Thursday, October 01, 2009

Rosh Hashana at the synagogue in Fez

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This piece in Magharebia reveals that the synagogue in Fez can barely muster a minyan (quorum) nowadays, and like many around the world, is unmarked for security reasons. At the Rosh Hashana service, a row erupts when non-Jewish visitors arrive. 'Mohammed' says he is sometimes harassed by fellow Muslims for visiting churches and synagogues - proof of the atmosphere of religious 'tolerance' in Morocco today.

"Jews in Fez now live in a newer neighbourhood and attend Synagogue Ben Saadoun, built in 1920. Invisible to the community, the synagogue is unmarked, with no sign or doorbell for visitors. But the innocuous exterior hides a breathtaking house of worship with intricate Moroccan carvings and hundreds of Jewish holy books.

"The Jewish New Year started at sundown on Friday. Just before it began, about 10 men gathered, enough for the minyan (quorum) required for communal prayer. A solitary woman and a child sat behind a curtain in the women's section, where they generally watch and follow along in the services, but do not participate.

"Normally there are about twice as many of us, but many choose to go on holiday during Ramadan," said Robert Serero, whose family has been in Morocco for more than 500 years, since Jews and Muslims were expelled from Spain.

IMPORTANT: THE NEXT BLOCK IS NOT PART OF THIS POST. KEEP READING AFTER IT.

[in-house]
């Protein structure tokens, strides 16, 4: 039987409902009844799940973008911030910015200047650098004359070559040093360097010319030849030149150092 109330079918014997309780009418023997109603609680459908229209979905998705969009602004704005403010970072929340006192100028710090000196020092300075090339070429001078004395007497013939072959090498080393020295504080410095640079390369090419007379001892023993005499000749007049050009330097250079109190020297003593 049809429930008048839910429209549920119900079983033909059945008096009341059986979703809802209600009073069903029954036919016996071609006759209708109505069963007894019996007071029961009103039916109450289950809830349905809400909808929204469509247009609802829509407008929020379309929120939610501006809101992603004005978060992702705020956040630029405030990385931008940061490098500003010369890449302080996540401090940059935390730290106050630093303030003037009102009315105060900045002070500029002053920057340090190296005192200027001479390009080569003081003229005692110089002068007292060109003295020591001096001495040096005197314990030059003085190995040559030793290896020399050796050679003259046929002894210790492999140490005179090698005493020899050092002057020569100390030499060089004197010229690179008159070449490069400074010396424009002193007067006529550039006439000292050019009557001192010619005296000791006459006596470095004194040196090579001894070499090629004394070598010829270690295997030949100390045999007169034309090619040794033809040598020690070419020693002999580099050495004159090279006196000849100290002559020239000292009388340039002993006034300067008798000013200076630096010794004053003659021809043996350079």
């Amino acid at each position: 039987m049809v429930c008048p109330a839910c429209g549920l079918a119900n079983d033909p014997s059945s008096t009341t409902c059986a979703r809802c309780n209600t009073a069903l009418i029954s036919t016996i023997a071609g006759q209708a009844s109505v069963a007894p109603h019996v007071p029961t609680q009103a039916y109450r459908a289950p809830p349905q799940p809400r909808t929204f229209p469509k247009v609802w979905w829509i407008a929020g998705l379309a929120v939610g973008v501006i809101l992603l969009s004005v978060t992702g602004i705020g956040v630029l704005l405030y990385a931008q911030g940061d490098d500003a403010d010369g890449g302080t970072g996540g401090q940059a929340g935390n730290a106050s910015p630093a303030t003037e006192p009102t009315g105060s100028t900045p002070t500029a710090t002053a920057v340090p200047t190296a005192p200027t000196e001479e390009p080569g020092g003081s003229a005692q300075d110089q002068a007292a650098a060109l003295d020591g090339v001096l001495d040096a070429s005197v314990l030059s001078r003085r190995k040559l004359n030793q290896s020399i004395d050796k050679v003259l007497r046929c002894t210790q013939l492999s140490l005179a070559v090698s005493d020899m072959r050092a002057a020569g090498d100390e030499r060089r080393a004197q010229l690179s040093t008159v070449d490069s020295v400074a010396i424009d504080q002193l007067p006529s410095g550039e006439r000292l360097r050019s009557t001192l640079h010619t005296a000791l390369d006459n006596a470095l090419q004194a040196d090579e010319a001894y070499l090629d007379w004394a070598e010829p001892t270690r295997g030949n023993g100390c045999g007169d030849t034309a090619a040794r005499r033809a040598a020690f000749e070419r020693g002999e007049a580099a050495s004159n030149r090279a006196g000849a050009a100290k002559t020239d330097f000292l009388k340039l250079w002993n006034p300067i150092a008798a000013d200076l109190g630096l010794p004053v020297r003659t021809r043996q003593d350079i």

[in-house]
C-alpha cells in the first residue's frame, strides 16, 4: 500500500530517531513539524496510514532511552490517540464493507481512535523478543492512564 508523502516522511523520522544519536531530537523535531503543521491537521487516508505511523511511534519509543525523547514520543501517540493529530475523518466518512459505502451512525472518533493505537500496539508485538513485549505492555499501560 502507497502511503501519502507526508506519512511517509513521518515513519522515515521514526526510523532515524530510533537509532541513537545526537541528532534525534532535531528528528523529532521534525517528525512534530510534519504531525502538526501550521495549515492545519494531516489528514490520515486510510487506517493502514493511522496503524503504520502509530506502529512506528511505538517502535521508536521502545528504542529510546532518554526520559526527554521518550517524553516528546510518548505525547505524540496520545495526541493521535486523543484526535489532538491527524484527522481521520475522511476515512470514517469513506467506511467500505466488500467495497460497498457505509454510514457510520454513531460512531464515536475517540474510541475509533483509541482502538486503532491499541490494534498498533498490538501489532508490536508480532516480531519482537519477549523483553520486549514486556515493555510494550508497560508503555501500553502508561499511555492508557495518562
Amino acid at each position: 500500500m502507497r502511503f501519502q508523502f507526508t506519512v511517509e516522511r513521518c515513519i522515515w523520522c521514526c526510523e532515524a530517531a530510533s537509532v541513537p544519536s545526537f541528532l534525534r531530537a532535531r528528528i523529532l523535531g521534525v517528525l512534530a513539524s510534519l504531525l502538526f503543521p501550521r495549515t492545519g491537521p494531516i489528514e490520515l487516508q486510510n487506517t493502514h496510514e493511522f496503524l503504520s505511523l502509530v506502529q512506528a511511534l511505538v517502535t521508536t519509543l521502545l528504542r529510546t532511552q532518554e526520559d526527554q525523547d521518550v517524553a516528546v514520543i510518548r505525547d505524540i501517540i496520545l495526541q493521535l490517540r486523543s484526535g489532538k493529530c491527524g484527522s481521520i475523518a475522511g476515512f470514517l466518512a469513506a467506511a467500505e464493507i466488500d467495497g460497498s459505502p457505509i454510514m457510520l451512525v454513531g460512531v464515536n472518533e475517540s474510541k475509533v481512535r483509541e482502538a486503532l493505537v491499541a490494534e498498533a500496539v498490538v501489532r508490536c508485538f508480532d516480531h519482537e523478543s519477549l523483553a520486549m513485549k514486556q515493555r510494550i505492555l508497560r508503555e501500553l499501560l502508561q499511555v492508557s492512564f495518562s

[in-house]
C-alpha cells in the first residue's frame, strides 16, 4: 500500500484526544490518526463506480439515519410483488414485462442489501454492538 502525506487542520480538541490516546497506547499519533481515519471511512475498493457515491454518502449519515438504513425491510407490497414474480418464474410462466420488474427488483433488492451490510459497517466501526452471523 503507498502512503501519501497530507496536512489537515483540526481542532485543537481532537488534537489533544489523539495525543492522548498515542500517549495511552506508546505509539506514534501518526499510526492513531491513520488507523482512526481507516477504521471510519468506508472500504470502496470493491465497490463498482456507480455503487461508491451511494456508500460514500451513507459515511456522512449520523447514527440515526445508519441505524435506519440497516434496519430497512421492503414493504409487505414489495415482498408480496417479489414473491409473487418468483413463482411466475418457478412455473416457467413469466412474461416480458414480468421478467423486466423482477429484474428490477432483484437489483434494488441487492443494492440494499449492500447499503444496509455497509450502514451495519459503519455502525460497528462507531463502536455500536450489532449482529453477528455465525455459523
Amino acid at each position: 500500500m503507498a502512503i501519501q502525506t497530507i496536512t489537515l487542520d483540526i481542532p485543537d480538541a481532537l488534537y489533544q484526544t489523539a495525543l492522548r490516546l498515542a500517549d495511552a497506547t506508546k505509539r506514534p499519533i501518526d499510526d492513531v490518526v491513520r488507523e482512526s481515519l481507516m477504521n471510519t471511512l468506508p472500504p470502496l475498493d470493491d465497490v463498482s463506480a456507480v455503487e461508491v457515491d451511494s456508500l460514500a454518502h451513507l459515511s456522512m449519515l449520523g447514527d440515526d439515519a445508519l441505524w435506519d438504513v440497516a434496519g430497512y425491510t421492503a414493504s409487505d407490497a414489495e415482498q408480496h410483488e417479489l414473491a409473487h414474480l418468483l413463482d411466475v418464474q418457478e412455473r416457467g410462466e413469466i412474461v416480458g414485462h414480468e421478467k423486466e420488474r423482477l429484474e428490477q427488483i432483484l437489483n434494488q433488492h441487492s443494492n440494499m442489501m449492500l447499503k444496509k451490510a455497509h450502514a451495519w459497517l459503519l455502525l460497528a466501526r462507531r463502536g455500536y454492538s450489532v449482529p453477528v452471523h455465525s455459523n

"It's sad how much the community here is shrinking, with everyone leaving," he said. "But this is my home, and I will never leave. They say we have problems here, but there are problems everywhere, and why trade one for another?"

"The men settled into a service, which alternated between personal prayer in Hebrew from the siddur (traditional prayer book) and group prayer led by Rabbi Albert Seddag. "We're offering blessings attesting to God's sovereignty, and giving thanks for the creation of the world," Sebbag said. Services early on Saturday morning followed the same format.

"As the prayers began, the men realised that they had non-Jewish Moroccans visiting. In hushed voices, some called for the visitors to leave, while some said that they should be allowed to stay. Near the end of the hour-long services, the discussion became heated and voices were raised.

"Outside the synagogue, one visitor, a student named Mohammed, said he was shaken by the experience. Mohammed said he often visits different religious communities in a personal search for truth. He said he is sometimes harassed by fellow Muslims, who call him a traitor, and for that reason did not want his last name published."

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